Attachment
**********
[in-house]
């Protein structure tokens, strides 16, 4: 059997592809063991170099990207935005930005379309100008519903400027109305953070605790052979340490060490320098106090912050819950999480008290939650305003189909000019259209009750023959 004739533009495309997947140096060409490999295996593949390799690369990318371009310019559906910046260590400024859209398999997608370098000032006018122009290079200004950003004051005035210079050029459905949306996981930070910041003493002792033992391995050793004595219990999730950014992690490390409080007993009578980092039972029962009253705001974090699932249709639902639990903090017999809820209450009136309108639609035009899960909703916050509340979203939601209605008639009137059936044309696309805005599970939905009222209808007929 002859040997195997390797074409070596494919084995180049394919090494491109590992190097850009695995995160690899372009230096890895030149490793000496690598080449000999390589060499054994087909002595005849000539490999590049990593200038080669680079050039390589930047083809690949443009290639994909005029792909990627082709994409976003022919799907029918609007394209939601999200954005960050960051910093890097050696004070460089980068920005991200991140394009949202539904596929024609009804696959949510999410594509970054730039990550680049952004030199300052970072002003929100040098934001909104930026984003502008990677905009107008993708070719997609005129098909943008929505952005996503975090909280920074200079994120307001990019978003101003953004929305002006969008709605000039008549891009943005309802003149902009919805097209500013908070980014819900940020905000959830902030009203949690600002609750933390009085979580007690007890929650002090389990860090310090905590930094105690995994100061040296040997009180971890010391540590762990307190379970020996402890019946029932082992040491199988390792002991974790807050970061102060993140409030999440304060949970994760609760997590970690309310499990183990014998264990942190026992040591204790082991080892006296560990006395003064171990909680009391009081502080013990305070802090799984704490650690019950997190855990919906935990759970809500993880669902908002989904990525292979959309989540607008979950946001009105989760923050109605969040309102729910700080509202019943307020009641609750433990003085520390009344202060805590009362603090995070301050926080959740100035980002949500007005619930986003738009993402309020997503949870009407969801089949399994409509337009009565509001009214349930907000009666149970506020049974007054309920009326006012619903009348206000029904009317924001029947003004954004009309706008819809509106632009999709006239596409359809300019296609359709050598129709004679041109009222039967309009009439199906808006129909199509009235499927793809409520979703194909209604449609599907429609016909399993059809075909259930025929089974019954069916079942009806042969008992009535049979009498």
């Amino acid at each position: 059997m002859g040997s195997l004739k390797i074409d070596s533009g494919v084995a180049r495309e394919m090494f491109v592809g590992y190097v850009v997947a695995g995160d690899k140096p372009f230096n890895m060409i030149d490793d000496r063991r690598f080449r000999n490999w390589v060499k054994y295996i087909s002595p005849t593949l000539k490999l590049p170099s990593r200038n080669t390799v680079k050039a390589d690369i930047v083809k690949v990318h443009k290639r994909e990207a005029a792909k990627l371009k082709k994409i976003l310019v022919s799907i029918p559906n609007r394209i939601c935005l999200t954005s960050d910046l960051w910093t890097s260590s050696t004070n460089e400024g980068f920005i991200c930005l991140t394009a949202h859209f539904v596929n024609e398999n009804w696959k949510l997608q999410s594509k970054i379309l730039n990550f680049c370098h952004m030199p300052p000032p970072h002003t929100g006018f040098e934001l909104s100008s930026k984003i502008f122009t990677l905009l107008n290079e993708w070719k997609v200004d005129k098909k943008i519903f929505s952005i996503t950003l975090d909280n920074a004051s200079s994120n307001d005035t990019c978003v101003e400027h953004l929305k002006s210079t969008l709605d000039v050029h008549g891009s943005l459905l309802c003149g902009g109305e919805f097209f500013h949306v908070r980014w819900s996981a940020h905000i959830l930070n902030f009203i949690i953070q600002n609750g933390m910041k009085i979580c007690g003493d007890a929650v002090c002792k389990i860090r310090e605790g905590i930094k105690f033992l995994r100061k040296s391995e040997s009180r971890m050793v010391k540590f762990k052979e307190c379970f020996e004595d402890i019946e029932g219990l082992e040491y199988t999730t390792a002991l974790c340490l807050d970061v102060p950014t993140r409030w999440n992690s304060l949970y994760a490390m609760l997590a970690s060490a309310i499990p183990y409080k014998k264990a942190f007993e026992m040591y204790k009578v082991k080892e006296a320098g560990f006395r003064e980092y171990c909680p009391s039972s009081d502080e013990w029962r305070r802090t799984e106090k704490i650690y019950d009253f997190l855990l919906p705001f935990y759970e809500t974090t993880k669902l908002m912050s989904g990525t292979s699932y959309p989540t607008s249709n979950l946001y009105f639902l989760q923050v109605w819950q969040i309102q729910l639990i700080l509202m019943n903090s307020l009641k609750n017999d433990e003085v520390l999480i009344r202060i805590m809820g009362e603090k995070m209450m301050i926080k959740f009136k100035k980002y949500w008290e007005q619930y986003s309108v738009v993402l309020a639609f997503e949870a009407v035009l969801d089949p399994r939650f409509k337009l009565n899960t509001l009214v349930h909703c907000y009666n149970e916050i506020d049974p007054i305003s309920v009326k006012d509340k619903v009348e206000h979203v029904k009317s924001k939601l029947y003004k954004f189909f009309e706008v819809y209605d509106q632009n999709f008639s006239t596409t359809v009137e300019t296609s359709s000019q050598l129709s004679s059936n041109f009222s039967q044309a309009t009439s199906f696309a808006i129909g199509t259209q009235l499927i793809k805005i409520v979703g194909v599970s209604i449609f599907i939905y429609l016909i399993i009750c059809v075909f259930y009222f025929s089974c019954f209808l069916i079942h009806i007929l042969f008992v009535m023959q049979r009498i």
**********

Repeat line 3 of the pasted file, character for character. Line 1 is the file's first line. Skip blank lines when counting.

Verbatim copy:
């Amino acid at each position: 059997m002859g040997s195997l004739k390797i074409d070596s533009g494919v084995a180049r495309e394919m090494f491109v592809g590992y190097v850009v997947a695995g995160d690899k140096p372009f230096n890895m060409i030149d490793d000496r063991r690598f080449r000999n490999w390589v060499k054994y295996i087909s002595p005849t593949l000539k490999l590049p170099s990593r200038n080669t390799v680079k050039a390589d690369i930047v083809k690949v990318h443009k290639r994909e990207a005029a792909k990627l371009k082709k994409i976003l310019v022919s799907i029918p559906n609007r394209i939601c935005l999200t954005s960050d910046l960051w910093t890097s260590s050696t004070n460089e400024g980068f920005i991200c930005l991140t394009a949202h859209f539904v596929n024609e398999n009804w696959k949510l997608q999410s594509k970054i379309l730039n990550f680049c370098h952004m030199p300052p000032p970072h002003t929100g006018f040098e934001l909104s100008s930026k984003i502008f122009t990677l905009l107008n290079e993708w070719k997609v200004d005129k098909k943008i519903f929505s952005i996503t950003l975090d909280n920074a004051s200079s994120n307001d005035t990019c978003v101003e400027h953004l929305k002006s210079t969008l709605d000039v050029h008549g891009s943005l459905l309802c003149g902009g109305e919805f097209f500013h949306v908070r980014w819900s996981a940020h905000i959830l930070n902030f009203i949690i953070q600002n609750g933390m910041k009085i979580c007690g003493d007890a929650v002090c002792k389990i860090r310090e605790g905590i930094k105690f033992l995994r100061k040296s391995e040997s009180r971890m050793v010391k540590f762990k052979e307190c379970f020996e004595d402890i019946e029932g219990l082992e040491y199988t999730t390792a002991l974790c340490l807050d970061v102060p950014t993140r409030w999440n992690s304060l949970y994760a490390m609760l997590a970690s060490a309310i499990p183990y409080k014998k264990a942190f007993e026992m040591y204790k009578v082991k080892e006296a320098g560990f006395r003064e980092y171990c909680p009391s039972s009081d502080e013990w029962r305070r802090t799984e106090k704490i650690y019950d009253f997190l855990l919906p705001f935990y759970e809500t974090t993880k669902l908002m912050s989904g990525t292979s699932y959309p989540t607008s249709n979950l946001y009105f639902l989760q923050v109605w819950q969040i309102q729910l639990i700080l509202m019943n903090s307020l009641k609750n017999d433990e003085v520390l999480i009344r202060i805590m809820g009362e603090k995070m209450m301050i926080k959740f009136k100035k980002y949500w008290e007005q619930y986003s309108v738009v993402l309020a639609f997503e949870a009407v035009l969801d089949p399994r939650f409509k337009l009565n899960t509001l009214v349930h909703c907000y009666n149970e916050i506020d049974p007054i305003s309920v009326k006012d509340k619903v009348e206000h979203v029904k009317s924001k939601l029947y003004k954004f189909f009309e706008v819809y209605d509106q632009n999709f008639s006239t596409t359809v009137e300019t296609s359709s000019q050598l129709s004679s059936n041109f009222s039967q044309a309009t009439s199906f696309a808006i129909g199509t259209q009235l499927i793809k805005i409520v979703g194909v599970s209604i449609f599907i939905y429609l016909i399993i009750c059809v075909f259930y009222f025929s089974c019954f209808l069916i079942h009806i007929l042969f008992v009535m023959q049979r009498i």